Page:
In the last edition of the European elections, the main question was not only “Who is going to win the elections?” but also “What is going to be the turnout?” As it has taken a month and half to establish the real figure (the previous figure was based on exit polls so was preliminary) we can finally dive deeper into it.

The relationship between voter participation and party fortunes has received much attention in the voting behavior literature. Specifically, a number of studies on the advanced industrial democracies postulate that left-of-center parties benefit from higher turnout.

Turnout is seen as a critical test for European democracy, and it has fallen steadily and consistently since 1979, from 62% in the first election in 1979 to 43% in the 2009 election.The final turnout figure for this year’s European Parliament elections has been revealed as 42.54% – the lowest-ever turnout and lower than the number communicated immediately after the elections. This means that the eighth legislature of the European Parliament will not be more representative for the European population than the previous one.

In statistics we make a difference between the population and a sample. The population is the entire collection of individual members of a group of interest. When the entire population can’t be measured, we make use of a sample. A sample is a subset of a population that is drawn to enable inferences to the population. A sample should be representative of the population, meaning that the sample’s characteristics are similar to the population’s characteristics. A representative sample should be an unbiased indication of what the population is like.

Four EU countries have a compulsory voting law for the European Parliament elections; Belgium, Luxembourg, Greece and Cyprus. Theoretically the votes in these countries would reflect the entire population. While Belgium and Luxembourg show a turnout of above 85%, the figure is still low in the two other countries (57% in Greece and 42% in Cyprus).

Will the eighth legislature of the European Parliament be representative for the entire population? This is a question that we can’t answer, however statistics allow us to calculate if there is an association between the turnout in the different member states and the outcomes of the elections.

A commonly used test that examines whether there is an association between two categorical variables is the Pearson chi-square test. According to this method an association exists between two categorical variables if the distribution of one variable changes when the value of the other variable changes. If there is no association, the distribution of the first variable is the same regardless of the level of the other variable. In other words, the chi-square test measures the difference between the observed cell frequencies and the cell frequencies that are expected if there is no association between the variables. If you have a significant chi-square statistic, there is strong evidence that an association exists between your variables.

In order to perform the Pearson chi-square test I combined the turnout data with the winning European party per state and I created a variable ‘Turnout category’.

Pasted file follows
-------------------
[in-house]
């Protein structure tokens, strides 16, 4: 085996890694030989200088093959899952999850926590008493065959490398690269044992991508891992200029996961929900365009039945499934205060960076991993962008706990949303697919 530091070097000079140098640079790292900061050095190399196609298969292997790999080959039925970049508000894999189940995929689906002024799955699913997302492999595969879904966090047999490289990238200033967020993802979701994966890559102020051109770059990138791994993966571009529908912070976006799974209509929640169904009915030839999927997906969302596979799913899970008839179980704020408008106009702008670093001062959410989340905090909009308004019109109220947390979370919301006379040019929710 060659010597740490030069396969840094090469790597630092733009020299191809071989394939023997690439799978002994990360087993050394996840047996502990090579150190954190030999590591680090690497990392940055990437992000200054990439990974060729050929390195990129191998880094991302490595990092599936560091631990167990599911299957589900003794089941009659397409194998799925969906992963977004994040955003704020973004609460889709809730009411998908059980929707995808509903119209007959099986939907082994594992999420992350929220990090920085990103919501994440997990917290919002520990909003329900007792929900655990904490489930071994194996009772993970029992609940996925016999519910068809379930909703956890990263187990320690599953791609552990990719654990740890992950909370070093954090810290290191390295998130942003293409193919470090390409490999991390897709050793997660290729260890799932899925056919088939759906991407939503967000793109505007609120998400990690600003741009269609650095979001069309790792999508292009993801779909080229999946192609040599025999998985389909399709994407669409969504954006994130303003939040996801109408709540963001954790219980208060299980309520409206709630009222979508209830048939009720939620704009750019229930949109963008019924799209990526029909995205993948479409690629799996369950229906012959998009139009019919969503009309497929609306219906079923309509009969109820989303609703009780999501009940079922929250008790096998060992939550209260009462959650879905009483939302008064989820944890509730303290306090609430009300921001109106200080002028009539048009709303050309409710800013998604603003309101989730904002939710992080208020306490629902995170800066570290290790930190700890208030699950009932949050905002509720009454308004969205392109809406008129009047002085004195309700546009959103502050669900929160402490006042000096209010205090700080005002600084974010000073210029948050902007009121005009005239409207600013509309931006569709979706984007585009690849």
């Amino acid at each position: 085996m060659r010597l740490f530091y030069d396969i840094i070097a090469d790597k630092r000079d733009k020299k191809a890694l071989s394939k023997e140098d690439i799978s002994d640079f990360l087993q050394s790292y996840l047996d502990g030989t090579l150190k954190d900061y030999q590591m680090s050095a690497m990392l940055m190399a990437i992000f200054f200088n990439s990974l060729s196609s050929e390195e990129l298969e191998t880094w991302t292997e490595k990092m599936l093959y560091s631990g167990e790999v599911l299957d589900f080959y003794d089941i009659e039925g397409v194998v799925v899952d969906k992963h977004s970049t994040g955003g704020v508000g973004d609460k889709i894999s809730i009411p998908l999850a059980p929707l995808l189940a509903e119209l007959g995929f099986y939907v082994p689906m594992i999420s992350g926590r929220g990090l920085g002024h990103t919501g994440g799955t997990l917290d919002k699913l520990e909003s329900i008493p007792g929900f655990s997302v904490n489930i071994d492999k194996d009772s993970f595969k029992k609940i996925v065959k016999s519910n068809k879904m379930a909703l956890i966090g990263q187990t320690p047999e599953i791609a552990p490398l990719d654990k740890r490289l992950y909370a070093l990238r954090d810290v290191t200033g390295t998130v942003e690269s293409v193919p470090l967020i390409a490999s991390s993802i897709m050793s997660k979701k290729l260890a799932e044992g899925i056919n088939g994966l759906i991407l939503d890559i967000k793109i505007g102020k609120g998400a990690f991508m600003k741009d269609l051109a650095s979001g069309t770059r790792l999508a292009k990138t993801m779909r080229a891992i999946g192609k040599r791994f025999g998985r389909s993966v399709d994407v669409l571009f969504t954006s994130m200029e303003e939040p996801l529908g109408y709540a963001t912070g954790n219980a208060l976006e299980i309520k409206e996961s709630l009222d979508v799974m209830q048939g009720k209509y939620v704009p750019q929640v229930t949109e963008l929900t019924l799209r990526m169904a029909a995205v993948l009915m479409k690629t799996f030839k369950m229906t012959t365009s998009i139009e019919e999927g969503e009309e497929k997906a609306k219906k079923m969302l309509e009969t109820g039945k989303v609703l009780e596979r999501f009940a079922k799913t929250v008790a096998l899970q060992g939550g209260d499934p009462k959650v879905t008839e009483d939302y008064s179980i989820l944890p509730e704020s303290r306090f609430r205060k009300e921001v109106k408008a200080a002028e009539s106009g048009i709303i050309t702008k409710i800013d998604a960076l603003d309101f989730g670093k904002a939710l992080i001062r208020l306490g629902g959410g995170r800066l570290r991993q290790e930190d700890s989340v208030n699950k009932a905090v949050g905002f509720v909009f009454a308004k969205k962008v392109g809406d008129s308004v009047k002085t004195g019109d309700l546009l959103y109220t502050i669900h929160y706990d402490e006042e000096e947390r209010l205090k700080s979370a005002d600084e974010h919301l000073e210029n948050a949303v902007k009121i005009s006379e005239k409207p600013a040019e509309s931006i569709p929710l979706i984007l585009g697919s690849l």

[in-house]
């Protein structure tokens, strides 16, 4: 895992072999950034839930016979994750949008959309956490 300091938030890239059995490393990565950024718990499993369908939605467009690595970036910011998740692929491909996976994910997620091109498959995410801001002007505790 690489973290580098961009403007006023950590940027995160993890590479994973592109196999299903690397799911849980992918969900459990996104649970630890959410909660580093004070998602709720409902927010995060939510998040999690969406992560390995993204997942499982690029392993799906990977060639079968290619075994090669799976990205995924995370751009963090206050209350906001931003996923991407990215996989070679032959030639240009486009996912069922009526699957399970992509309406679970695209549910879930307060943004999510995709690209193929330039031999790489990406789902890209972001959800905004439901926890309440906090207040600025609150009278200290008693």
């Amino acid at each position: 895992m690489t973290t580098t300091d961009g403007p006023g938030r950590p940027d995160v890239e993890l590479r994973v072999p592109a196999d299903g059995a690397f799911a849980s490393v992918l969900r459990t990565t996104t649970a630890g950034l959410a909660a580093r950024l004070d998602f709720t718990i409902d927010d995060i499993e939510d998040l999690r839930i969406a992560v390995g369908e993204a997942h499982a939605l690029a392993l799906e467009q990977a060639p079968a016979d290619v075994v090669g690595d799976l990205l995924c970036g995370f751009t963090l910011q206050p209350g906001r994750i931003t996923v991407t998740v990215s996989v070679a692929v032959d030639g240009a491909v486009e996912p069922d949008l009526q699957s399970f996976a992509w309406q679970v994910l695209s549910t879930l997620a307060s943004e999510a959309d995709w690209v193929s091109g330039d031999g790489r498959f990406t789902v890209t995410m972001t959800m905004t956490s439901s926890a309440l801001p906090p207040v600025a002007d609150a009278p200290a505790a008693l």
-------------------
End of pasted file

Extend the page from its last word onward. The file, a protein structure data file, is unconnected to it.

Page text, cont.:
Country |
Winning party |
Turnout |
Turnout category |

Slovakia | EPP | 13.0% | 0-30% |

Czech Republic | EPP | 19.5% | 0-30% |

Poland | EPP | 23.8% | 0-30% |

Croatia | EPP | 24.3% | 0-30% |

Slovenia | EPP | 24.5% | 0-30% |

Hungary | EPP | 29.2% | 0-30% |

Latvia | EPP | 30.0% | 0-30% |

Portugal | S&D | 34.5% | 30%-40% |

Romania | S&D | 34.7% | 30%-40% |

UK | EFD | 36.0% | 30%-40% |

Estonia | ALDE | 36.4% | 30%-40% |

Netherlands | ALDE | 37.0% | 30%-40% |

Bulgaria | EPP | 40.2% | 40%-50% |

Finland | ALDE | 40.9% | 40%-50% |

Cyprus | EPP | 42.4% | 40%-50% |

France | NI | 42.4% | 40%-50% |

Spain | EPP | 44.7% | 40%-50% |

Austria | EPP | 45.0% | 40%-50% |

Lithuania | ALDE | 47.3% | 40%-50% |

Germany | EPP | 47.9% | 40%-50% |

Sweden | S&D | 51.0% | 50%-60% |

Ireland | EPP | 51.2% | 50%-60% |

Denmark | EFD | 55.0% | 50%-60% |

Italy | S&D | 57.2% | 50%-60% |

Greece | GUE/NGL | 57.4% | 50%-60% |

Malta | EPP | 74.8% | 60%-100% |

Luxembourg | EPP | 85.5% | 60%-100% |

Belgium | G/EFA | 90.0% | 60%-100% |

Next step was to turn this table into a crosstab. Therefore I used the Table Analysis task in SAS Enterprise Guide. Within the Table Analysis task the Chi-Square tests can be calculated.

If we look at the rows of the crosstab below we see that European People’s Party (EPP) is the most popular party in 15 of the 28 European countries. If we look at the columns of the crosstab we conclude that in all 7 countries with a turnout between 0 and 30% European People’s Party was elected. This was not the case in any of the 5 countries with a turnout between 30% and 40%. This is an illustration of the fact that there is an association between the turnout and the winning party.This conclusion is confirmed by the Pearson chi-square as the outcome of the test was significant (χ2=38.09 and Exact P=0.013).

Based on this we could presume that a right party benefits from the lowest turnout but keep in mind that an association does not necessarily imply causation!